Jacqui Norman has been berated by several members for shouting at them and generally being a Bad News Bear. She has been urged to display the sunnier side of her nature and I have persuaded her to take a leaf out of the American Business Book, so in future in her Newsletters she will be presenting everything as uniformly and unfailingly wonderful, great, successful, happy, excellent and perfect. Sadly it is not her nature (I have yet to see her sunny side) but she has promised she will try.
This leaves the coast clear for me to shout at you. Well, not you personally, obviously, because your fotoLibra input is perfect in every way, but a couple of your colleagues could brush their ideas up.
I’m talking about over-enthusiastic keywording. The only people who search the fotoLibra site daily and in great depth are Yvonne and me, preparing lightbox after lightbox for our clients. We need to find the correct images fast, and in fotoLibra we have built a wonderful system that enables us to do just that.
But we are dependent on the keywording skills of our photographers. We do realise that if you’re great in the chemistry classroom that talent may not transfer to the cricket field. And if you are gifted with a photographer’s eye you may not have the same facility with language. Yet words get your pictures seen. So they are absolutely crucial to the successful retrieval and possible sale of your images. We try to assist by providing you with a Typochecker so you can catch errors such as Hippopotmus instead of Hippopotamus.
What really, really irritates picture researchers like us are people who add irrelevant keywords to images in the hope that they will rise up the visibility rankings. Last week a customer wanted a picture of a radish. fotoLibra showed me a plate of dried mushrooms. The photographer had added potato parsnip radish tomato parsley mushroom swede turnip vegetable squash courgette zucchini marrow carrot and more to his keywords. None of the keywords, apart from mushroom, was visible in the image. That is plain wrong.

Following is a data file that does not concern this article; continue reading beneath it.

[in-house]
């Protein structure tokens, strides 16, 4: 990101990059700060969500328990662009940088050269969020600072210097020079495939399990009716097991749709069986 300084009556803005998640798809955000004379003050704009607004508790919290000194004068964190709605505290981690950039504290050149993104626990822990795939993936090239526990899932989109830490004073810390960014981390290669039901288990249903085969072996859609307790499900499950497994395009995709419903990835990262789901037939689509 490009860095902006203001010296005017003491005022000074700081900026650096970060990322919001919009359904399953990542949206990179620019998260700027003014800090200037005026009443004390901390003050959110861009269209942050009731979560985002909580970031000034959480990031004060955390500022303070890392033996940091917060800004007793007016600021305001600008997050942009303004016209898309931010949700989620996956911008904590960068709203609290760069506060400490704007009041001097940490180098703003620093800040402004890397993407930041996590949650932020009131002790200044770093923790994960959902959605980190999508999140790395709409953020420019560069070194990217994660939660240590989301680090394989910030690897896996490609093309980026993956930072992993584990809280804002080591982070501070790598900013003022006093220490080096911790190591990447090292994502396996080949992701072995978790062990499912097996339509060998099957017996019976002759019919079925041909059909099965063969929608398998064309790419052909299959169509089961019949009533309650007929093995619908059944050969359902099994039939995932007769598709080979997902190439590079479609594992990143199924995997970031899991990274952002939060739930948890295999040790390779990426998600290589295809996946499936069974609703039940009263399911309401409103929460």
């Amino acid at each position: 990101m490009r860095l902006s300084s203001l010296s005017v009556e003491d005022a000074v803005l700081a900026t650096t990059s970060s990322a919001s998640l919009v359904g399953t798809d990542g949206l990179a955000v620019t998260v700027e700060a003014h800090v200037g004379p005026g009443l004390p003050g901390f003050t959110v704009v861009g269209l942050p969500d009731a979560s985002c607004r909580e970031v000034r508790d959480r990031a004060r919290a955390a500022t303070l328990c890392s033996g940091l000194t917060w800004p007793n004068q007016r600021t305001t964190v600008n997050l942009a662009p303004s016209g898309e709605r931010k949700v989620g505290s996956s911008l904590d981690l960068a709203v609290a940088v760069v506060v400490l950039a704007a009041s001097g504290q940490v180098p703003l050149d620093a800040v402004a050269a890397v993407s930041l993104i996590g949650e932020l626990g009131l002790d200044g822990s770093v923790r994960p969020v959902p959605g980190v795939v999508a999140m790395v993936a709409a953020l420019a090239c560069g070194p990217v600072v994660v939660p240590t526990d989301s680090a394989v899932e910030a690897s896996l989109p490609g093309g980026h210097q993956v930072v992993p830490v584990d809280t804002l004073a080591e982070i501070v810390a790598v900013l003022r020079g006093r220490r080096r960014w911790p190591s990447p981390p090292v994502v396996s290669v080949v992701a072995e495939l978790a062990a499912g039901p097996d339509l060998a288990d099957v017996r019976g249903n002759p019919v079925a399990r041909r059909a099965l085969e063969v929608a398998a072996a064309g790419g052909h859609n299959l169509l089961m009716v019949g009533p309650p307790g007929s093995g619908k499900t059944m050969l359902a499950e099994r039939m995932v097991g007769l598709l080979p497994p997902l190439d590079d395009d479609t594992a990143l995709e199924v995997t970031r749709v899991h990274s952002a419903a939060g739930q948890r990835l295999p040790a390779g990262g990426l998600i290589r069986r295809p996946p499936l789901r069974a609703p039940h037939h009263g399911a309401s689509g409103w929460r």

Yvonne needed a picture of a hippopotamus. She found a close-up photograph of the head and shoulders of a cheetah, along with these keywords: St Lucia; safaris; estuary; boat trip; excursion; travel; holiday; sightseeing; Kwazulu; wild life; hippo; crocodile; Nile; tourists; calendar; brochure; travel; holiday; adventure; bird life; fish eagle; Hippopotamus; Hippopotmus amphibius; seekoei; fischadler; aguila pescaddora; lowenbaby; cachorro de leon; leeuwelpie; elegant; elefant; olifant; gepard; guepardo; jagluipaard; nijlpaard; nilpferd; lion; leeu; lowen; leon; Panthera leo; predator; hunter; feline. In this photograph of a cheetah, the word “Cheetah” did not appear among the keywords. But Hippopotamus did, as did Lion, Crocodile and the German for Osprey.
Why? Why? Why? What possible help can it be to add Carrot to a picture of a Tiger? Or Lion to a picture of a Potato? When two or three examples of this excessive, inaccurate keywording crop up, we simply click a button and exclude that photographer’s images from that search. So they are damaging their own chances of making a sale. I am glad to say that out of tens of thousands of fotoLibra photographers, only a handful are spoiling it for the rest of you.
So please, please, please don’t do it.
And You Know Who You Are!